• History of Korea
  • Ⅳ. The Establishment and Development of the Aristocratic Society of Goryeo
  • 2. The Flourishing Aristocratic Society
  • C. A Nation Where Buddhism and Confucianism Thrived

Goryeo was the nation where Buddhism flourished the most. The people of Goryeo believed that Buddhism offered happiness to both individuals and the state, in life as well as in the afterlife.

King Taejo of Goryeo told his descendents that ‘Since Goryeo was a nation built on the strength of Buddhism, many Buddhist temples should be built and the teachings of Buddhism should be practiced’.

Buddhist monks were highly esteemed and many in the royal and aristocratic families desired to become Buddhist monks. It was common that in families with many sons, at least one would become a Buddhist monk. Euicheon, a royal prince, became‘ Guksa’(National Preceptor), and left behind many achievements.

To become a Buddhist monk, one had to cultivate one’s mind for an extended period of time and learn under the high priests. The state determined the status of a Buddhist priest through ‘Seung-gwa’, an examination for Buddhist priests. Those who passed the exam became‘ Daeseon’(Monk Designate), while the highest priest earned the title of ‘Wangsa’(Royal Preceptor), or ‘Guksa’(National Preceptor) both considered the greatest honors that monks could achieve, and were highly esteemed by the state.

Goryeo made woodblock printings of the Tripitaka, a complete collection of Buddhist scriptures, as a kind of supplication to prevent foreign invasion and defend the nation with the strength of Buddha. The Buddhist monks also served and fought for the nation when it was threatened by foreign invaders.

Temples were built in scenic places nationwide. Temples received land allotments and slaves from the state. Donations of land were also made by the royal house, aristocracy and local leaders out of devotion. The Buddhist establishments accumulated enormous wealth based on the land they had bought, or on land that they had reclaimed.

The temples also produced various commodities such as hemp cloth, ramie fabric, roofing tiles, liquor and salt using the labor of slaves or technicians. Commercial transactions were made naturally as many gathered at temples to observe Buddhist ceremonies. As part of a relief program for the poor, the Buddhist establishments also lent grain to the poor at high interest. Temples also prayed for the safety of those traveling while offering them lodging accomodations. As seen here, Buddhism wielded enormous political and economic power, while also playing a certain social role.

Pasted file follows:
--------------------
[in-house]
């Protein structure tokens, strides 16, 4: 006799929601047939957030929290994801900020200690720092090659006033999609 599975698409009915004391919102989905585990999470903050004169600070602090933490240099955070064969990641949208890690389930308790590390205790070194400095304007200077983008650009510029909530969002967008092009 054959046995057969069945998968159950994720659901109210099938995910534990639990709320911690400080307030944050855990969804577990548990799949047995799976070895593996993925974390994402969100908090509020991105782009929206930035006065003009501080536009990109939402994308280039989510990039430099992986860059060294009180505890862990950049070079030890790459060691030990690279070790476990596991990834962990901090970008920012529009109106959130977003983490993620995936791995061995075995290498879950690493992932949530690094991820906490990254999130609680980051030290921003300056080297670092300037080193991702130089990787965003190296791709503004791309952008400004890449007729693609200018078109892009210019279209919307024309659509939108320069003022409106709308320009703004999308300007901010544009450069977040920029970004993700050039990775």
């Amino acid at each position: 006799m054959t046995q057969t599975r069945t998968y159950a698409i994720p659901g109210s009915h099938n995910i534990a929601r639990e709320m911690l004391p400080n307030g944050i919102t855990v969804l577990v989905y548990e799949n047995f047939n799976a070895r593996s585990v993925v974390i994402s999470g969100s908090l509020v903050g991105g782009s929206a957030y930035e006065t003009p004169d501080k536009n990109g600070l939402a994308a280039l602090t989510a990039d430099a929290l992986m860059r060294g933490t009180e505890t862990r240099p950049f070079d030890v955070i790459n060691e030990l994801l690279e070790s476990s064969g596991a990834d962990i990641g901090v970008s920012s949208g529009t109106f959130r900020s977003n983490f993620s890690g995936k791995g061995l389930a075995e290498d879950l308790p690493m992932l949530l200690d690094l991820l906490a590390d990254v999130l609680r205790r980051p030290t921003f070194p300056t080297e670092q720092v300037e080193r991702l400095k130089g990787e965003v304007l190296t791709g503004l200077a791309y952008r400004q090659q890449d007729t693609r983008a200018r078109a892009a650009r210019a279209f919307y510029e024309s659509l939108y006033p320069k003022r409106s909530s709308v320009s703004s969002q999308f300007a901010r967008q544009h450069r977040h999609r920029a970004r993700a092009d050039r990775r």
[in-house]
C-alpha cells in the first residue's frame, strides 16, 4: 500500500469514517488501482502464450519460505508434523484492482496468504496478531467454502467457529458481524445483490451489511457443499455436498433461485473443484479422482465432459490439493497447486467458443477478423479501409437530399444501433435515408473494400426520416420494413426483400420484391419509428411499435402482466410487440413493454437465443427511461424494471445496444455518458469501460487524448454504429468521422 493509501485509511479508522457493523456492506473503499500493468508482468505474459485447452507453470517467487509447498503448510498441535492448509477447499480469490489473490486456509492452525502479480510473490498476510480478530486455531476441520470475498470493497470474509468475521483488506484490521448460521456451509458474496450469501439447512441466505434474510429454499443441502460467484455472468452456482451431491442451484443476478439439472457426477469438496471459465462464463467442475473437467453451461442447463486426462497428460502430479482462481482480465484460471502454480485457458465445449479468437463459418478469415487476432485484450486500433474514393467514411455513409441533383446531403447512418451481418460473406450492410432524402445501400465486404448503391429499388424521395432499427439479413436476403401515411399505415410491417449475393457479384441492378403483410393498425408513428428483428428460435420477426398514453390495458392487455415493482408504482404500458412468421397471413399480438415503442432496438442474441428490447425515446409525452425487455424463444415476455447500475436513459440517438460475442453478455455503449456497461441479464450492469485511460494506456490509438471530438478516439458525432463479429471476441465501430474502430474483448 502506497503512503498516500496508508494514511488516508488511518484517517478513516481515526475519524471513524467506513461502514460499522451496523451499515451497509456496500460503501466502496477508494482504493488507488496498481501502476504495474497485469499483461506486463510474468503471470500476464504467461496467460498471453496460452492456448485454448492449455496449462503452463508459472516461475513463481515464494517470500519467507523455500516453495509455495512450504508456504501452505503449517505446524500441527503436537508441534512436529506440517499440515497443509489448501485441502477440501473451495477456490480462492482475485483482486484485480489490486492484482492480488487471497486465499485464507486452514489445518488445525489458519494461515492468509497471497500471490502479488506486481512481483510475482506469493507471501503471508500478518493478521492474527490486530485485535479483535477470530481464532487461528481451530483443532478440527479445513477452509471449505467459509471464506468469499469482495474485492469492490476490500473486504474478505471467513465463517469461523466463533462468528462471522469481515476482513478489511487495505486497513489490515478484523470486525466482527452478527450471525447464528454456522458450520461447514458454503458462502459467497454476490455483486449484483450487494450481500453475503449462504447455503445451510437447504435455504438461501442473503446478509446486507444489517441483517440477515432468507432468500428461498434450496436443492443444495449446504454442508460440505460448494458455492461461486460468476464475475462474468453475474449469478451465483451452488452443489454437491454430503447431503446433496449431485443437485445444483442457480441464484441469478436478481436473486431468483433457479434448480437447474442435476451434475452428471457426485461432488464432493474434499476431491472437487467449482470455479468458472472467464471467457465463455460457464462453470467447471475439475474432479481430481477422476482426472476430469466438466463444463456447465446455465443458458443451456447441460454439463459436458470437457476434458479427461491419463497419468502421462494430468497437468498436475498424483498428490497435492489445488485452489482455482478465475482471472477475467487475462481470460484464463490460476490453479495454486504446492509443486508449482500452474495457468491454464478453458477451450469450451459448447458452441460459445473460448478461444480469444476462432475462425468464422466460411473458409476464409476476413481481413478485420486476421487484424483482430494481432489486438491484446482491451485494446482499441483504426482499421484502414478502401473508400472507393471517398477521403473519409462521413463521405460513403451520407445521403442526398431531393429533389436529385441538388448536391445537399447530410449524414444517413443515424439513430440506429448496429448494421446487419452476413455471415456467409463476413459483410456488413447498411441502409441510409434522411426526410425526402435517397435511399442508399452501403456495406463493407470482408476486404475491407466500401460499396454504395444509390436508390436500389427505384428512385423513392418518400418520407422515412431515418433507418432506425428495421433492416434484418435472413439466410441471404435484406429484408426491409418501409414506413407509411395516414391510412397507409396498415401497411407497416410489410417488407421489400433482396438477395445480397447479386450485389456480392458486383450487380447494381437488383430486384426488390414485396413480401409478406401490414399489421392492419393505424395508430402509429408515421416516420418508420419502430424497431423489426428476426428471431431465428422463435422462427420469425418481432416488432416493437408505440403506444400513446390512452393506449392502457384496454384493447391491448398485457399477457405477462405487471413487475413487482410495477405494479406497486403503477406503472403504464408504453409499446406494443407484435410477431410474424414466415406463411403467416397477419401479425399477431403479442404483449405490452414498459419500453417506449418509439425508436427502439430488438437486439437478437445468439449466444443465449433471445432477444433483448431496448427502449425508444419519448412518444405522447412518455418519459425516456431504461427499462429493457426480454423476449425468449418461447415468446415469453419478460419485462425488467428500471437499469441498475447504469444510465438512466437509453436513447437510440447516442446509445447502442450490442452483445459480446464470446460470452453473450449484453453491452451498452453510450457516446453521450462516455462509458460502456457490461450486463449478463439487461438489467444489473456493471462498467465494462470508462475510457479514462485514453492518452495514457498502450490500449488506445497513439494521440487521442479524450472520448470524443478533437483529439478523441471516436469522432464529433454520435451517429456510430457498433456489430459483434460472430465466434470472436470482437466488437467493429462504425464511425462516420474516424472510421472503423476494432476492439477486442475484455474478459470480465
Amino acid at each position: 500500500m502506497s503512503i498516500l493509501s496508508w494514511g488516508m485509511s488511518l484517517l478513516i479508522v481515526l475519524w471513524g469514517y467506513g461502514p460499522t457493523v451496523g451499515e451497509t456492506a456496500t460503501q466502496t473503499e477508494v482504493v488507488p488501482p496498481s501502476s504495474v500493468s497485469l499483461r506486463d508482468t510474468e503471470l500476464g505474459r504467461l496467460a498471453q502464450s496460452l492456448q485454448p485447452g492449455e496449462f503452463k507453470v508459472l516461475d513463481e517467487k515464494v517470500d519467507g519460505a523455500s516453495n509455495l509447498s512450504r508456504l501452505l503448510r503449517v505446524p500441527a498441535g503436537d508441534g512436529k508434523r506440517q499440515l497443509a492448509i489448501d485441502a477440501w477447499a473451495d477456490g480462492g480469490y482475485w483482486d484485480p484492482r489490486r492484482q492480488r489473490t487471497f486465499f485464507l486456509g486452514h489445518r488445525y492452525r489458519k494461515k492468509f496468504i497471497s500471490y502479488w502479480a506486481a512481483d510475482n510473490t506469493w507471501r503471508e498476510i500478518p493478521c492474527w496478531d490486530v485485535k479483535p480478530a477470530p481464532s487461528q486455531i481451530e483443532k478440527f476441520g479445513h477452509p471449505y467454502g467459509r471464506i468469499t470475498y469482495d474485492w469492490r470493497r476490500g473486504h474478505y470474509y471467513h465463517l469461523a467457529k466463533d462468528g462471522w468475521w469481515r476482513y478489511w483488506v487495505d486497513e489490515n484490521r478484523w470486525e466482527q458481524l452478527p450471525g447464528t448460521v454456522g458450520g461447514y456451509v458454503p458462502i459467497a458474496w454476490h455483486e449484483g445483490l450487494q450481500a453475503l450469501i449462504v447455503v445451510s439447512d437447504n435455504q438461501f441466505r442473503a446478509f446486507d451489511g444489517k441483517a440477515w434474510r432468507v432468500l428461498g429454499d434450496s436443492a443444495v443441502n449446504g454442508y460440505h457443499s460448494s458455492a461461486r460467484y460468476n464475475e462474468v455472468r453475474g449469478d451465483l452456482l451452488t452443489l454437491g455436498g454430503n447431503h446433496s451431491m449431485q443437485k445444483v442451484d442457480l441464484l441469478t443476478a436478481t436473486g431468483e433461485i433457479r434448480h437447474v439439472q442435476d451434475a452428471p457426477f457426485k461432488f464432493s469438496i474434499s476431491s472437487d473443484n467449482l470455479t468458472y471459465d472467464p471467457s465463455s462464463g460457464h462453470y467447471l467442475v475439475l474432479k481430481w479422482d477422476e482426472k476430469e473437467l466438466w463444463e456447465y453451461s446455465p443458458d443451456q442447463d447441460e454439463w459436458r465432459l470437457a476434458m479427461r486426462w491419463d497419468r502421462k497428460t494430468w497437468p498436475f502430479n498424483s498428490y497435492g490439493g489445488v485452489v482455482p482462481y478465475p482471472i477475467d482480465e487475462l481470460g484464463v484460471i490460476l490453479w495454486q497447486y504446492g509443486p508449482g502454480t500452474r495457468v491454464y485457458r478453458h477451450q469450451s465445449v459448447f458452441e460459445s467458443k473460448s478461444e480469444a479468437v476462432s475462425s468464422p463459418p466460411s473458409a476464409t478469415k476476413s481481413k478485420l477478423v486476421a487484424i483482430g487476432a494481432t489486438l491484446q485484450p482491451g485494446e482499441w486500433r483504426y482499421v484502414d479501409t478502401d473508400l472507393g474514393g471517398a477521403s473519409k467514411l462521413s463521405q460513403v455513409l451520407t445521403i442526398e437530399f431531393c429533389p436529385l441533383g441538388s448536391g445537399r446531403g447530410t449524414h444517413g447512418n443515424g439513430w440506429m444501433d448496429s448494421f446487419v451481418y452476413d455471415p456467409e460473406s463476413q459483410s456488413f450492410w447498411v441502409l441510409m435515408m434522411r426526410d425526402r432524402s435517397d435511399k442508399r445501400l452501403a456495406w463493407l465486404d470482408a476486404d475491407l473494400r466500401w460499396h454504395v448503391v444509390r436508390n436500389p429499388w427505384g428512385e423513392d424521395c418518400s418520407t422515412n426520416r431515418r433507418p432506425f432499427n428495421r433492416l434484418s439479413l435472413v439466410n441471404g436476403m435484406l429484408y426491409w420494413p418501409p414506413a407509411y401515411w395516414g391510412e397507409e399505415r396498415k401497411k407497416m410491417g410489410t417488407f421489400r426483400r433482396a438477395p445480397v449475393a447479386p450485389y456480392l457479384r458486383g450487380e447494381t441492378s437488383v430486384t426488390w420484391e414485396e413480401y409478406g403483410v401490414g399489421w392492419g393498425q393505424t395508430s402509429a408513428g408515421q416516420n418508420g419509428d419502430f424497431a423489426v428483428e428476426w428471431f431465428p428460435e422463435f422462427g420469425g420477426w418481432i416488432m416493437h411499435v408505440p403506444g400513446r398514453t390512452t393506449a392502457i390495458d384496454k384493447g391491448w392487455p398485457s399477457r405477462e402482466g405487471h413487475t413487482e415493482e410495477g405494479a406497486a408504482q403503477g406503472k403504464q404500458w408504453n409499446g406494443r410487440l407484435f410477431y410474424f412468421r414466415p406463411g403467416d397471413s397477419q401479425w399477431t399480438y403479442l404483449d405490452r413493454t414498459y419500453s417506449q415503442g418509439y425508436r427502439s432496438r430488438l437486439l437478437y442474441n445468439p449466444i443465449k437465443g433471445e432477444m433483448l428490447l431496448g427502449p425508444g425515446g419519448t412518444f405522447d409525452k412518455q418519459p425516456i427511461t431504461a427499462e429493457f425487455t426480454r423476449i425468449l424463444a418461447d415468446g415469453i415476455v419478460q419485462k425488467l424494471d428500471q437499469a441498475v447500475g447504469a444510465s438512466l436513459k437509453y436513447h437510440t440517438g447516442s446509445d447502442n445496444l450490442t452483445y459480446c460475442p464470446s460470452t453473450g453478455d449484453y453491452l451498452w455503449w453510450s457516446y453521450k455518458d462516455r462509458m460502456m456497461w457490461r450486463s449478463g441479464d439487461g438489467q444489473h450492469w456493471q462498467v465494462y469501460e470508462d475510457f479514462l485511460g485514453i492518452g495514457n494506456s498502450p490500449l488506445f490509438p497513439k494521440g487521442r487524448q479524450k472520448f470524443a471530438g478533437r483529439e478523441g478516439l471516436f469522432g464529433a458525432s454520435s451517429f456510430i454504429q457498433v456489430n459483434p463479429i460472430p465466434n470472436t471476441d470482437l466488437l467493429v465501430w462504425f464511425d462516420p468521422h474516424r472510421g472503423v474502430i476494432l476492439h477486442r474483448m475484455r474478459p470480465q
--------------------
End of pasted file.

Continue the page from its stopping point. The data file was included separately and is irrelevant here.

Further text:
However, as the authority and wealth of the Buddhist establishment expanded, it led to many abuses. By the end of the Goryeo period, Buddhism had lost its leading role in society and faced criticism from the newly established ‘sadaebu’, the ruling elite that had accepted ‘seongnihak’, the scientific humanity and natural laws. In Goryeo, Confucianism greatly flourished along with Buddhism. Choi Seung-no, a Confucian scholar during the reign of King Seongjong, said that ‘while Buddhism is the basics for cultivating one’s mind, Confucianism is the principle of governing a state’in presenting his political reform program. In Goryeo, Buddhism served as the principle for cultivating the mind, while Confucianism became the principle of organizing and running the society. While organizing Buddhist events, the state also dedicated religious rituals to Confucius every February and August of the lunar calendar.

The ruling elites of Goryeo were scholars who had a cosmopolitan view of Confucianism. The Confucian classics were taught at‘ Gukjagam’, the state’s highest educational institute. As various private academies were established with the flourishing of Confucianism, the state exerted efforts to breathe new life into state schools. In the local regions, private academies called‘ hyanggyo’were established for providing Confucian education. Scholars who studied abroad also believed in Buddhism. As seen here, Confucianism and Buddhism coexisted and prospered naturally in Goryeo.

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Euicheon, Daegak Guksa
Euicheon, Daegak Guksa
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The fourth son of King Munjong who united the Buddhist sects
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Jangsengpyo
Jangsengpyo
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A monument marking the boundaries of a temple


단원 들어가기
고려
한국사 918 고려 건국 935 신라 멸망 936 후삼국 통일 1019 귀주 대첩 1126 이자겸의 난 1135 묘청의 서경 천도 운동 1170 무신 정변 1231 몽골의 침입 1236 고려 대장경 제작(~1251) 1388 위화도 회군 세계사 960 송의 건국 1192 일본, 가마쿠라 막부 성립 1206 징기즈칸의 몽골 통일 1338 영국과 프랑스의 백년 전쟁(~1453) 1368 원의 멸망과 명의 건국
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단원 요약
고려는 후삼국을 통일하고 발해 유민을 받아들여 한민족 전체를 아우른 통일 국가로 발전하였다. 고려는 불교를 국가의 종교로 숭상하고 유교를 통치의 원리로 삼아 중앙 집권적인 통치 체제를 확립하였다. 고려는 거란, 여진, 몽골 등의 침입을 받아 어려움을 겪었지만 이를 슬기롭게 극복하면서, 고려 대장경, 고려청자와 같은 세계적인 문화 유산을 남겼다. 나아가 개방적인 대외 정책을 통해 고려(코리아)의 이름이 세계에 널리 알려지게 되었다.
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Abstract
Goryeo unified the Later Three Kingdoms, accepted the displaced people of Balhae and united all the people of Korea. Goryeo officially recognized Buddhism as the state religion, while establishing Confucianis as the principle for ruling. Goryeo struggled under invasions from the Khitan, the Jurchen and the Mongols, and wisely overcame these hardships. It left behind such great cultural heritages as the Tripitaka Koreana and Goryeo celadon. Furthermore, through its open foreign policies, it succeeded in making the name Goryeo (Corea) widely known throughout the world.
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